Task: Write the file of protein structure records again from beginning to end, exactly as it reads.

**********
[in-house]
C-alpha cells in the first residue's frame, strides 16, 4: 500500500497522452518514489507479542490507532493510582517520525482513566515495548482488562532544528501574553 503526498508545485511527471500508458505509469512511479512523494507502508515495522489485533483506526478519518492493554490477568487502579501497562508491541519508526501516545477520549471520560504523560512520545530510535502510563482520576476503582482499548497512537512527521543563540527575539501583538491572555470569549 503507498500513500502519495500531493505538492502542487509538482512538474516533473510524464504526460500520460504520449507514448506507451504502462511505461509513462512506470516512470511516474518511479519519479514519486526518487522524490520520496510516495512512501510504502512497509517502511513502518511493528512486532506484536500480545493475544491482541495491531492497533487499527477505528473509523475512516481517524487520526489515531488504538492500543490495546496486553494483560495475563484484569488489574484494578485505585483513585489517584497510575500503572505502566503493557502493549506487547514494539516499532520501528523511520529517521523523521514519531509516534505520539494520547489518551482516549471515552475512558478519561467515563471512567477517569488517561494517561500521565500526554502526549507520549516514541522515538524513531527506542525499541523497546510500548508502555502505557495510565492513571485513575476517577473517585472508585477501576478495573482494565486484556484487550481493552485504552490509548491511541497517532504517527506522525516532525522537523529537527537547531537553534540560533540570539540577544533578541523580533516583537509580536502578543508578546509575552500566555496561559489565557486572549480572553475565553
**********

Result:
[in-house]
C-alpha cells in the first residue's frame, strides 16, 4: 500500500497522452518514489507479542490507532493510582517520525482513566515495548482488562532544528501574553 503526498508545485511527471500508458505509469512511479512523494507502508515495522489485533483506526478519518492493554490477568487502579501497562508491541519508526501516545477520549471520560504523560512520545530510535502510563482520576476503582482499548497512537512527521543563540527575539501583538491572555470569549 503507498500513500502519495500531493505538492502542487509538482512538474516533473510524464504526460500520460504520449507514448506507451504502462511505461509513462512506470516512470511516474518511479519519479514519486526518487522524490520520496510516495512512501510504502512497509517502511513502518511493528512486532506484536500480545493475544491482541495491531492497533487499527477505528473509523475512516481517524487520526489515531488504538492500543490495546496486553494483560495475563484484569488489574484494578485505585483513585489517584497510575500503572505502566503493557502493549506487547514494539516499532520501528523511520529517521523523521514519531509516534505520539494520547489518551482516549471515552475512558478519561467515563471512567477517569488517561494517561500521565500526554502526549507520549516514541522515538524513531527506542525499541523497546510500548508502555502505557495510565492513571485513575476517577473517585472508585477501576478495573482494565486484556484487550481493552485504552490509548491511541497517532504517527506522525516532525522537523529537527537547531537553534540560533540570539540577544533578541523580533516583537509580536502578543508578546509575552500566555496561559489565557486572549480572553475565553